Cost Recovery Exemption Code is E05.
The Special Program Code should be:
|ICP||International Co-op (IEC)||Stage Coop (EIC)||National Occupational Classification (NOC) Code as per Occupation|
|WHP||Working Holiday Program (IEC)||Vacances-Travail (EIC)||NOC Code = 9999 (only)|
|YPP||Young Professionals Program (IEC)||Jeunes Professionnels (EIC)||NOC Code as per Occupation|
Please ensure that open work permits use the NOC Code 9999 in order to ensure the proper remarks are inserted.
Spouses and Dependents:
e-Application that includes family members as a group
The eTransfer tab does not allow for the transfer of family groups. Therefore, family group applications from the six centralized countries will NOT be transferred to Centralized Processing Region for processing.
These group applications will remain at the responsible visa office for processing within the IEC service standards.
Work permits for spouses of IEC participants
CIC has no specific policy prohibiting spouses and dependants of IEC participants from joining them in Canada. However, the spouse and dependant(s) must be admissible to Canada on their own merits.
Spouses of foreign nationals cannot obtain an open work permit under the ‘Public policy, competitiveness and economy R205(c)(ii)’ (Labour Market Opinion exemption C41, see FW 1, Section 5.38) unless they can meet the following eligibility requirements:
- The principal foreign worker must be doing work which falls within NOC Skill Levels 0, A or B;
- The principal foreign worker must hold a work permit that is valid for a period of at least six months; and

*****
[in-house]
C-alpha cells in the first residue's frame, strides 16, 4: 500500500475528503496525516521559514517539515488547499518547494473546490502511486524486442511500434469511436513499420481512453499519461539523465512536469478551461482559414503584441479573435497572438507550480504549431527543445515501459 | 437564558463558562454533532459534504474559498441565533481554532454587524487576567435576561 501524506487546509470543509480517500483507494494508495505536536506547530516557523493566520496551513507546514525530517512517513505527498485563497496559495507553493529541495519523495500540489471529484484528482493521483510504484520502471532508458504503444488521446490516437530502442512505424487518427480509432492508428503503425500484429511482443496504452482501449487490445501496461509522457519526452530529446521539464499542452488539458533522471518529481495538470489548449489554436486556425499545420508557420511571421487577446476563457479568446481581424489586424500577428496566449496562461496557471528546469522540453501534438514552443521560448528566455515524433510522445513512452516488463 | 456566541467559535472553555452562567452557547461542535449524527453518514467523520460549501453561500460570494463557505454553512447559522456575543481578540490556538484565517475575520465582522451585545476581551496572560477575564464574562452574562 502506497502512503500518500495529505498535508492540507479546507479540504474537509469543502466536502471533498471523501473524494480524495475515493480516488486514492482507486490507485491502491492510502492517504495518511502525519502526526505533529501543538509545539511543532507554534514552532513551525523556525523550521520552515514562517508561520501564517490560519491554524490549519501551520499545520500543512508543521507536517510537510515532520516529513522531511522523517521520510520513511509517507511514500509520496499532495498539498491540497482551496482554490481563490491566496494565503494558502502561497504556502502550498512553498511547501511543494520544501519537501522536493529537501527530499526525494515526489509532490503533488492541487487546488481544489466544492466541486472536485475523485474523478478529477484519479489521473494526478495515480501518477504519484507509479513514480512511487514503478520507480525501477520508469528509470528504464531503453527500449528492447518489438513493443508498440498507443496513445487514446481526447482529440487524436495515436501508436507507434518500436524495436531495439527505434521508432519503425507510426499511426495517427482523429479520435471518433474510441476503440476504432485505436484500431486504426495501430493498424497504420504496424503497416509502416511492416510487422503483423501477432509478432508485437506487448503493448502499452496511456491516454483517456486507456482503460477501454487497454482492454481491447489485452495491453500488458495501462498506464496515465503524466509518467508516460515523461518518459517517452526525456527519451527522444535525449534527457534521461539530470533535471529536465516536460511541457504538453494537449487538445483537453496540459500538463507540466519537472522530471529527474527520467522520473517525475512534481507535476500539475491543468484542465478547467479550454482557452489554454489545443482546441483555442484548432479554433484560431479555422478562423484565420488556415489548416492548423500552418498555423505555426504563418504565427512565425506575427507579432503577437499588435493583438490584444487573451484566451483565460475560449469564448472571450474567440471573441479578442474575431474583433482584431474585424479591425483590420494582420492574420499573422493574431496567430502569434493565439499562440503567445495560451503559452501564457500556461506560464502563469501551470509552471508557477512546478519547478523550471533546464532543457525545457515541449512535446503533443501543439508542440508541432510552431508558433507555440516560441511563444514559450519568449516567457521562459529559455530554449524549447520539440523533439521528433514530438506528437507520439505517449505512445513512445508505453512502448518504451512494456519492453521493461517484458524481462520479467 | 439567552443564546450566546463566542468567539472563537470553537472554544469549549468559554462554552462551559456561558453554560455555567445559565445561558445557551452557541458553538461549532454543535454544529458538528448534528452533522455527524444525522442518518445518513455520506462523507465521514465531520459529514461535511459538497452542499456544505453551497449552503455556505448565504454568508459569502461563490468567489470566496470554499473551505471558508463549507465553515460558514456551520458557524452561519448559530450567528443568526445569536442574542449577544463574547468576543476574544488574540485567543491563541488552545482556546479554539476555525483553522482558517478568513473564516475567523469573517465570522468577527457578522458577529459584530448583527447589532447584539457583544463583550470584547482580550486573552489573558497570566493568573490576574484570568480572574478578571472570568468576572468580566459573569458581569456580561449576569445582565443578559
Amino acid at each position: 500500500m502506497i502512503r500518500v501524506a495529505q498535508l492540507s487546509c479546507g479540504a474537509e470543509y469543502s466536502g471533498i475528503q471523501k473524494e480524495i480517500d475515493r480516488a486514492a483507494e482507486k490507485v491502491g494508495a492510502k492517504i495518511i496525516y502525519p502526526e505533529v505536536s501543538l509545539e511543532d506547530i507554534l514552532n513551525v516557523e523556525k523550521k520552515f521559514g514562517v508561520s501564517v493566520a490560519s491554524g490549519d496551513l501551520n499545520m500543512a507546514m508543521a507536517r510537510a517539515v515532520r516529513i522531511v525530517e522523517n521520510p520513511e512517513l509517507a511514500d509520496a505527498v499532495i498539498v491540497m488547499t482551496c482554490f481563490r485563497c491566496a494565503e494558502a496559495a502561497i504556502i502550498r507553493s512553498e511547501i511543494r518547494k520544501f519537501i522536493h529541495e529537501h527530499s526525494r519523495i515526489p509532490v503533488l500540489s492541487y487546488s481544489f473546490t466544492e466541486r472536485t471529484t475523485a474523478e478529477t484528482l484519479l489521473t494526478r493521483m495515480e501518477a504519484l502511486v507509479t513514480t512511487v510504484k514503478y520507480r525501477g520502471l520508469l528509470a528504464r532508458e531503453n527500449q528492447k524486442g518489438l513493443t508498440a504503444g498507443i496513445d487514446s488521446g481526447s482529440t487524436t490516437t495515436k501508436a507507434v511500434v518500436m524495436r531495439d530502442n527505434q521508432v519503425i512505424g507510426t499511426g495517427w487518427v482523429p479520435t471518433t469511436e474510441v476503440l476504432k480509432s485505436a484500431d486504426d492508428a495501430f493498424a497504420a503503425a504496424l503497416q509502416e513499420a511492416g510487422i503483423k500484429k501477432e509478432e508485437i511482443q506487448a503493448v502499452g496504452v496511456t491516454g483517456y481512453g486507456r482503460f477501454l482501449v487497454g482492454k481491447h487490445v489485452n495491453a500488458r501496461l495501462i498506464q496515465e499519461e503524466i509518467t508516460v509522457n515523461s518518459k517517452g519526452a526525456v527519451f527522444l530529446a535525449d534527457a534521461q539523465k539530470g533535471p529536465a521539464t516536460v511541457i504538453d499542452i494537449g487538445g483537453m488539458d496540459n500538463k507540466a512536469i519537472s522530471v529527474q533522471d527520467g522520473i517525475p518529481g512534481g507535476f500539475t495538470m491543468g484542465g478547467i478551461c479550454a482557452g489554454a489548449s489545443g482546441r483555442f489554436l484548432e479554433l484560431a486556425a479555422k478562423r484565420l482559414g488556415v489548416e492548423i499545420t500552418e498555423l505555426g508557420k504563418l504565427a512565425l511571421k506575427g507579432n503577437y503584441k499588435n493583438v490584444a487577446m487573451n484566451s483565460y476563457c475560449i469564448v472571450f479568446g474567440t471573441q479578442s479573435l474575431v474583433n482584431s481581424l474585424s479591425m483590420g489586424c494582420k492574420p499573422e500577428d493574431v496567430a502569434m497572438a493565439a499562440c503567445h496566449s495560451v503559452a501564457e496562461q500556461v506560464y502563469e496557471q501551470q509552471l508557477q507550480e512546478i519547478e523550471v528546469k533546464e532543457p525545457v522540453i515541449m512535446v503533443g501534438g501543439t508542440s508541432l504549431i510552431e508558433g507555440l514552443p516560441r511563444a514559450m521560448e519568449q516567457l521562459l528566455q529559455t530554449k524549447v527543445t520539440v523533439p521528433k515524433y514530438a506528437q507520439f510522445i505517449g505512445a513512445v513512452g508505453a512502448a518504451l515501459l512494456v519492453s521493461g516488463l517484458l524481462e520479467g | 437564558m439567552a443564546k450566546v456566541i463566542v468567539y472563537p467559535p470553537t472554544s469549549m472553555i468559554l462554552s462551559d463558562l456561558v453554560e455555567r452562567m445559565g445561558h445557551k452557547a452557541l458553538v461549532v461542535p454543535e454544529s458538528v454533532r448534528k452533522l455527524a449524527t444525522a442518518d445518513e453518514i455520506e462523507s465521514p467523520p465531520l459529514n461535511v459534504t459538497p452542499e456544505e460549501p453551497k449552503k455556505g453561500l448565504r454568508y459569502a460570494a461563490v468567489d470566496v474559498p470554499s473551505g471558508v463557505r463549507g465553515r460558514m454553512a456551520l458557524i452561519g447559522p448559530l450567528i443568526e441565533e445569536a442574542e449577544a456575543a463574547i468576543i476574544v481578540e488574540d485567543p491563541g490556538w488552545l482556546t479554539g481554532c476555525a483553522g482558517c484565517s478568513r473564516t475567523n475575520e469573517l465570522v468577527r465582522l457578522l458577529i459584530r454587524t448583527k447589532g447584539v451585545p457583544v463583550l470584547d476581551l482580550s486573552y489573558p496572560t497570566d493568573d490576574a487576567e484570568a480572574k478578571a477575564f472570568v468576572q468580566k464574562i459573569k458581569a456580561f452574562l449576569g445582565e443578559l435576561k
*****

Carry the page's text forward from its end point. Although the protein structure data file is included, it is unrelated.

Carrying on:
- The principal foreign worker and spouse must physically reside, or plan to physically reside, in Canada while working.
NOTE: If an IEC participant in the Working Holiday Program category only holds the Letter of Introduction, CIC cannot determine if they are employed in a NOC 0, A or B occupation and, therefore, cannot issue an open work permit to the spouse.
Guidelines and reminders for port of entry processing:
- When issuing an open work permit, if the applicant has not passed an immigration medical examination, an occupation restriction must be specified.
- Once satisfied that foreign national still meets requirements and is admissible, the work permit should be issued as per the guidelines in FW 1, Appendix E International Experience Canada – C21.
- IRELAND: If an Irish citizen holds a Letter of Introduction dated for the 2012 participation year, then they should only receive a work permit valid for 12 months as per the agreement at that time. If it is their first participation, they can apply for the 2013 or onwards participations and, if approved, receive the 24-month work permit.
Guidelines for application reporting:
CIC will prepare one daily report for all IEC countries and forward it to DFAIT’s national headquarters (NHQ). Even though individual visa offices will no longer have to provide weekly reports to the specific DFAIT missions regarding IEC applications, they are encouraged to continue to monitor their case loads through GCMS queries.